Alex Turner

Alex Turner, postdoctoral researcher at the Center for Human-Compatible AI. Reach me at turner.alex[at]berkeley[dot]edu.

Sequences

Thoughts on Corrigibility
The Causes of Power-seeking and Instrumental Convergence
Reframing Impact

Comments

Actual answer: Because the entire field of experimental psychology that's why.

This excerpt isn’t specific so it’s hard to respond, but I do think there’s a lot of garbage in experimental psychology (like every other field), and more specifically I believe that Eliezer has cited some papers in his old blog posts that are bad papers. (Also, even when experimental results are trustworthy, their interpretation can be wrong.) I have some general thoughts on the field of evolutionary psychology in Section 1 here.

Eliezer's reasoning is surprisingly weak here. It doesn't really interact with the strong mechanistic claims he's making ("Motivated reasoning is definitely built-in, but it's built-in in a way that very strongly bears the signature of 'What would be the easiest way to build this out of these parts we handily had lying around already'"). 

He just flatly states a lot of his beliefs as true:

the conventional explanation of which is that we have built-in cheater detectors. This is a case in point of how humans aren't blank slates and there's no reason to pretend we are.

Local invalidity via appeal to dubious authority; conventional explanations are often total bogus, and in particular I expect this one to be bogus. 

But Eliezer just keeps stating his dubious-to-me stances as obviously True, without explaining how they actually distinguish between mechanistic hypotheses, or e.g. why he thinks he can get so many bits about human learning process hyperparameters from results like Wason (I thought it's hard to go from superficial behavioral results to statements about messy internals? & inferring "hard-coding" is extremely hard even for obvious-seeming candidates).


Similarly, in the summer (consulting my notes + best recollections here), he claimed ~"Evolution was able to make the (internal physiological reward schedule)  (learned human values) mapping predictable because it spent lots of generations selecting for alignability on caring about proximate real-world quantities like conspecifics or food" and I asked "why do you think evolution had to tailor the reward system specifically to make this possible? what evidence has located this hypothesis?" and he said "I read a neuroscience textbook when I was 11?", and stared at me with raised eyebrows.

I just stared at him with a shocked face. I thought, surely we're talking about different things. How could that data have been strong evidence for that hypothesis? Really, neuroscience textbooks provide huge evidence for evolution having to select the reward->value mapping into its current properties?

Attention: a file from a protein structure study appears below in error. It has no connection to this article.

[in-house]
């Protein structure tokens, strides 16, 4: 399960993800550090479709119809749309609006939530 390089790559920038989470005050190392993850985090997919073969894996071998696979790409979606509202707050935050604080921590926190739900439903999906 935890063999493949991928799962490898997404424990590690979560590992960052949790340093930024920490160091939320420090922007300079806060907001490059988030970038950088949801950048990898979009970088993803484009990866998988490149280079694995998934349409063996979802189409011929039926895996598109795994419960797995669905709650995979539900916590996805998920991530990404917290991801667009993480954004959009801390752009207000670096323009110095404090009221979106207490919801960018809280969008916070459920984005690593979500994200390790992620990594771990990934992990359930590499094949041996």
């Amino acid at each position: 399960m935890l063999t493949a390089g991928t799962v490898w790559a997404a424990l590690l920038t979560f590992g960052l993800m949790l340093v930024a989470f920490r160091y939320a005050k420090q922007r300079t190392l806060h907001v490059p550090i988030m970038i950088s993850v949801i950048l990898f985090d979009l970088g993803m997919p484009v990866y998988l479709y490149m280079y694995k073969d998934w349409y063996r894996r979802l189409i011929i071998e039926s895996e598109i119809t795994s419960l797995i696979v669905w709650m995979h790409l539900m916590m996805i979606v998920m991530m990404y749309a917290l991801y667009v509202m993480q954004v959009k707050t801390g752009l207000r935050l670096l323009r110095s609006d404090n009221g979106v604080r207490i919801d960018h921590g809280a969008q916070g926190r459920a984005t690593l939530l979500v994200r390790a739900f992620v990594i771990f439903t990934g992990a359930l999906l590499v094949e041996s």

I also wrote in my journal at the time:

EY said that we might be able to find a learning process with consistent inner / outer values relations if we spent huge amounts of compute to evolve such a learning process in silicon 

Eliezer seems to attach some strange importance to the learning process being found by evolution, even though the learning initial conditions screen off evolution's influence..? Like, what?

I still don't understand that interaction. But I've had a few interactions like this with him, where he confidently states things, and then I ask him why he thinks that, and offers some unrelated-seeming evidence which doesn't -- AFAICT -- actually discriminate between hypotheses.

That is to say, prior to "simulators" and "shard theory", a lot of focus was on utility-maximizers--agents that do things like planning or search to maximize a utility function; but planning, although instrumentally useful, is not strictly necessary for many intelligent behaviors, so we are seeing more focus on e.g. agents that enact learned policies in RL that do not explicitly maximize reward in deployment but try to enact policies that did so in training.

FYI I do expect planning for smart agents, just not something qualitatively alignment-similar to "argmax over crisp human-specified utility function." (In the language of the OP, I expect values-executors, not grader-optimizers.)

I have no way of knowing that increasing the candy-shard's value won't cause a phase shift that substantially increases the perceived value of the "kill all humans, take their candy" action plan. I ultimately care about the agent's "revealed preferences", and I am not convinced that those are smooth relative to changes in the shards.

I'm not either. I think there will be phase changes wrt "shard strengths" (keeping in mind this is a leaky abstraction), and this is a key source of danger IMO.

Basically my stance is "yeah there are going to be phase changes, but there are also many perturbations which don't induce phase changes, and I really want to understand which is which."

Lol, cool. I tried the "4 minute" challenge (without having read EY's answer, but having read yours). 

Hill-climbing search requires selecting on existing genetic variance on alleles already in the gene pool. If there isn’t a local mutation which changes the eventual fitness of the properties which that genotype unfolds into, then you won’t have selection pressure in that direction. On the other hand, gradient descent is updating live on a bunch of data in fast iterations which allow running modifications over the parameters themselves. It’s like being able to change a blueprint for a house, versus being able to be at the house in the day and direct repair-people.